How Fruits, Veggies, and a Lack of Seasons Contribute to Overeating
I’ve recently moved from a sub-tropical climate to a place known for snow sports, so you’d expect the food available to me would have changed significantly right? Well, surprisingly, not really. Thanks to advances in science and transport, I can still have a dinner party with a papaya shrimp ceviche for a starter, roast lamb with asparagus and butternut squash for the main dish, and coconut apricot pie for dessert, no matter what hemisphere or season I’m in.
Imagine for a minute where all the ingredients for this feast came from, and I don’t just mean the supermarket shelves - I mean before that. Imagine if you had to hunt and gather the ingredients for yourself. From a geographical perspective, the shrimp, papaya, and coconut can all be found in one climate, but we’d be hard pressed to find our sheep chilling out under a coconut tree in the tropics. Nor would we find asparagus, apricots, and butternut squash there either, so we’d have to head to more moderate inland climates for these items. And then from a seasonal perspective, we’d have to arrive in spring for asparagus, late summer for the apricots, and winter for the butternut squash. This dinner party just got complicated!
Back to reality and the fact that our supermarket shelves are laden with almost any food item our taste buds desire. We’ve developed extremely elaborate ways to ensure we have produce ripe for us whenever we want it. But, when you think about it on a broad level, we actually had almost everything we needed (although perhaps not that our taste buds desired) before our food was so globalized. On the sub-tropical beach we had protein from the shrimp, carbohydrates from the papaya, and fat from the coconut. Similarly, living further inland we would nourish our bodies through a cold winter with the fat and protein of lamb and carbohydrates of the likes of butternut squash.
There are certainly a few upsides to the globalization of the food industry - we can source almost anything we want, whenever we want it. From a nutritional perspective the variety means plenty of different vitamins and nutrients available to us. But there are a few potential downsides too, which make you question whether perhaps eating seasonally makes more sense.
First, perhaps the abundance of options leads us to overeat, particularly when it comes to carbohydrates. Fruits and vegetables are broadly considered healthy options, and certainly are in moderation, but it’s also possible to have too much of a good thing.
In nature, it’s pretty rare to find an abundance of carbohydrate sources lined up beside one another as you do in a modern supermarket. If you live in the tropics, you have tropical fruits like papayas, mangoes, and bananas, and of course cane sugar to satisfy your sweet tooth, plus plantains and a few root vegetables for your starches. But if you live in a harsh cold climate, you have none of these and you’re more likely to get your carbohydrates from root vegetables such as carrots, parsnips, and swedes (rutabagas), plus potatoes. The only fruits available are things like apples, pears, and strawberries during the warmer seasons.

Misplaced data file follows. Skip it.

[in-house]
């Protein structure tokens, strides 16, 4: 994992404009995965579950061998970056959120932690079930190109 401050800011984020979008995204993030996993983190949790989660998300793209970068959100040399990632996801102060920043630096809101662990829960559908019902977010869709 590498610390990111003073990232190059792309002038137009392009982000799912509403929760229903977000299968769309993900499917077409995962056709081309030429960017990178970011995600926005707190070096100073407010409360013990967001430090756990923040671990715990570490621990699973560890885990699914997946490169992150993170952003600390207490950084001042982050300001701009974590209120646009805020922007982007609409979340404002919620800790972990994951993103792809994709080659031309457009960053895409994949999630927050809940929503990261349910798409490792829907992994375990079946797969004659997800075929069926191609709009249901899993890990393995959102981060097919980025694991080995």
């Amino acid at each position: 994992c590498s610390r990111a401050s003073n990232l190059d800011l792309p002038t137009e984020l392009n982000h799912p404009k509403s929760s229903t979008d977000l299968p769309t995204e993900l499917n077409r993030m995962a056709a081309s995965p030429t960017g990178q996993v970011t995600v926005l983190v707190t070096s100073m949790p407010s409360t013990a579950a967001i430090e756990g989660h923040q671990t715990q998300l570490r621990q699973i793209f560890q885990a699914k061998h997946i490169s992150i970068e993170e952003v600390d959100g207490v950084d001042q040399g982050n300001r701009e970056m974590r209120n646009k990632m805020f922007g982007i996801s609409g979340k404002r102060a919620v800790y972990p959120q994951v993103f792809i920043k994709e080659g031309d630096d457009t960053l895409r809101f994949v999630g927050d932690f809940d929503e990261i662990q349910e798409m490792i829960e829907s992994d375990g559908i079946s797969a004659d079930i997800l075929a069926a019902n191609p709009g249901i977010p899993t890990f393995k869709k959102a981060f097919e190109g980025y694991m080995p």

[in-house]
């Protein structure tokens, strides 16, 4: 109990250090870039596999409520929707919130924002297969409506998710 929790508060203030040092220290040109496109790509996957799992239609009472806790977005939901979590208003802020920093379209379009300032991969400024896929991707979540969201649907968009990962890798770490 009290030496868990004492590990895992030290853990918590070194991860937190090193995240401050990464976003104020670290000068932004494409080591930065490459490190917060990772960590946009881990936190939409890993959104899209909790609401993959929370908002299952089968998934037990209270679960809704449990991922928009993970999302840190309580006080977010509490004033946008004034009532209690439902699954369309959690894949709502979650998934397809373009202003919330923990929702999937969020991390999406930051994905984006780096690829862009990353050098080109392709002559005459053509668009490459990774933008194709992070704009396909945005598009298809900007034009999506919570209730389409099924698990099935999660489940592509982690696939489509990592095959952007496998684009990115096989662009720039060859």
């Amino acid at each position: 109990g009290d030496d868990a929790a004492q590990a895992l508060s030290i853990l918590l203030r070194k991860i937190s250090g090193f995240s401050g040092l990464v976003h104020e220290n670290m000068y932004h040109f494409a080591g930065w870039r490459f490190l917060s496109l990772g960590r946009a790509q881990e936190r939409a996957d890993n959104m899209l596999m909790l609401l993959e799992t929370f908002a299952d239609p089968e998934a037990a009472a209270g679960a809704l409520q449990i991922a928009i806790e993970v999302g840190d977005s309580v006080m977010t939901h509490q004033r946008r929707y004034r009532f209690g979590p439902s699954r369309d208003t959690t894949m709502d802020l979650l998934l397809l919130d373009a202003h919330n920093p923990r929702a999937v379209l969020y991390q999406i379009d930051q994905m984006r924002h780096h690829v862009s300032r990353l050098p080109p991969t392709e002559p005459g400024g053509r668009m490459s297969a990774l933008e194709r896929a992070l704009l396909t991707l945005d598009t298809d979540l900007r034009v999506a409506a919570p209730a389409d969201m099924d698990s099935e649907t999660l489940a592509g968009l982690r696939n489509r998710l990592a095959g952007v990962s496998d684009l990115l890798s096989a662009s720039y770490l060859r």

Today we can have all of these fruits and starchy vegetables year round and still assume we’re eating healthy since we’re not eating carbohydrates in the form of donuts and baked goods. So whilst we think we’re eating healthy, the variety makes it possible for us to easily overeat carbohydrates.
But it’s not just the variety that can lead to overconsumption. We’ve all had that experience where although it looked like a banana and was labeled as a banana, what you bit into was some tasteless, somewhat banana-ish, textured substance. Something I’d call a “banana-like item” apparently designed for human consumption. This is an example of how the foods produced out of season don’t quite match up to the ones grown naturally. They have been fed a bunch of chemicals and raised in artificial conditions and then “frozen” for weeks or months for shipping or storage, eventually being chemically ripened just before they make their way into your lunchbox.
It makes sense this banana-like item is not going to taste quite the same as a banana that’s been ripened naturally by the hot Brazilian sun. The whole experience of eating one of these banana-like items leaves me unsatisfied, and wanting something more. The logical next step is to reach for the strawberries you bought today, and if they’re a bit sour you can always try one of the nectarines. Before you know it, three or more servings of fruit are consumed when all you wanted was a real banana.
So, if you’re keen to give eating seasonally a try, where do you start? There are plenty of resources online to show you what produce is seasonal in your area, however the easiest way to start without spending hours researching is to check out a farmers market. Most produce you find there will be fairly local and in season. It’s worth giving a go - your waistline and your taste buds will thank you for it!
Photos courtesy of Shutterstock.